It Done Broke.

Facebook Mail & Old People

I know how old this makes me sound but kids, I just gotta say this: I hate Facebook Mail. Facebook is great for lots of stuff but the fact is it’s a web-based messaging system, a crappy & broken one at that, that duplicates an existing system without actually making it better.  And it actually creates a redundancy – at least one.

The fact that it forwards new Inbox items to my contact email account drives me insane. So why don’t I just turn it off?  Or why not only use FB Mail?  Well, I have about a thousand other email accounts for other purposes and identities.  I don’t just do one thing.  So it’s great to be able to do it all in one place, using either Outlook (*shudder*), Thunderbird, Apple Mail, or even Gmail using POP fetching.

I guess this is where Facebook departs from its original intent as a gathering spot for university & college students who actually really only need(ed) the site for one purpose and one purpose only – gathering friends for a party and then posting the aftermath pics.  Also, for stalking high school crushes.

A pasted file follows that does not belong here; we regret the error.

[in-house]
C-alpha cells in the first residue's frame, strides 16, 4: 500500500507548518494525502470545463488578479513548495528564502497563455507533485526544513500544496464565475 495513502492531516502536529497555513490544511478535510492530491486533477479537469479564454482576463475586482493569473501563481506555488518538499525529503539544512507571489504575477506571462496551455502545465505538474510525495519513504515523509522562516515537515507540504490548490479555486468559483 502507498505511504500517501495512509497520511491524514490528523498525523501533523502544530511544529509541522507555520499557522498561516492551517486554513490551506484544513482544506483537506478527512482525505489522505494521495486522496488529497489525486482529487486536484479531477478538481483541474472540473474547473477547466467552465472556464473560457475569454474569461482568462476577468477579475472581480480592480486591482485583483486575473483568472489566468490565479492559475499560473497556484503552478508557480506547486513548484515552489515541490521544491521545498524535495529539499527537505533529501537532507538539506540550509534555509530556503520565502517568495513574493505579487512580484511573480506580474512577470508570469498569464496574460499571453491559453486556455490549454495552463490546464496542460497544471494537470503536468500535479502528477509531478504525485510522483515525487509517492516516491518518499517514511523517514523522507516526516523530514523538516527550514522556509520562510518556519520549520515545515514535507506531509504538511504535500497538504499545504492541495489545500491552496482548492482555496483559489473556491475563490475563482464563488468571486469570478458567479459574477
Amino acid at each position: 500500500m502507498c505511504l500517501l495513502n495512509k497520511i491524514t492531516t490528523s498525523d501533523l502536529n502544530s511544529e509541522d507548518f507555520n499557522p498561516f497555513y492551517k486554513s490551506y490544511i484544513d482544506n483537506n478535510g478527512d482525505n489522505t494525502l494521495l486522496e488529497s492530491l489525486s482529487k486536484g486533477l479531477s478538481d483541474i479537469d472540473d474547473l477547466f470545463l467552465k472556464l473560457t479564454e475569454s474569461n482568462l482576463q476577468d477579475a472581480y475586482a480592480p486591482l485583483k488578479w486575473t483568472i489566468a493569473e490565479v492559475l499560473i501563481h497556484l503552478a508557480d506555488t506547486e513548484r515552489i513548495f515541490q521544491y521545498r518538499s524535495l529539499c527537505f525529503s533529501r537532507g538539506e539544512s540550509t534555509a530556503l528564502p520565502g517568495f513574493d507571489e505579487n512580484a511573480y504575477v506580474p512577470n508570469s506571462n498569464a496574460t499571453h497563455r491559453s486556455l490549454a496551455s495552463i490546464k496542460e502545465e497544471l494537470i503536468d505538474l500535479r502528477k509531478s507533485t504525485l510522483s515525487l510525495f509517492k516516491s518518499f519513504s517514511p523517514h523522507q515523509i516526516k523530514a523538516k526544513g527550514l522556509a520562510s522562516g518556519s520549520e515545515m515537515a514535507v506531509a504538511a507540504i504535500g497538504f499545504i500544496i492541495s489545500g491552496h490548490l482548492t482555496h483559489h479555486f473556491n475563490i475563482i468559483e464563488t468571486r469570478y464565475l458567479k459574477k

However, now that old people have been using Facebook for several years now it’s maybe time for them to revisit how its users use its mailing system.  What would be wicked is if the Facebook API allowed a developer to create an IMAP or POP bridge.  I’m not alone in wanting this.  A quick Google and I found this and this.  At least with a bridging application Facebook could still keep the content flowing through their system (and yes, using whatever data they can glean from it for their evil marketing plots) while making it actually usable.

What would be wickeder is if they just set up their own IMAP/POP servers and allowed you to have direct access to them.  In fact, it would take a huge load off their web servers by reducing the number of page-fetch calls and instead running far more efficient and less processor-intensive mail servers.  After all, most mail is text-based anyway and fairly slim.  And, of course, they could still have the web interface there fetching mail off the mail servers to not break functionality.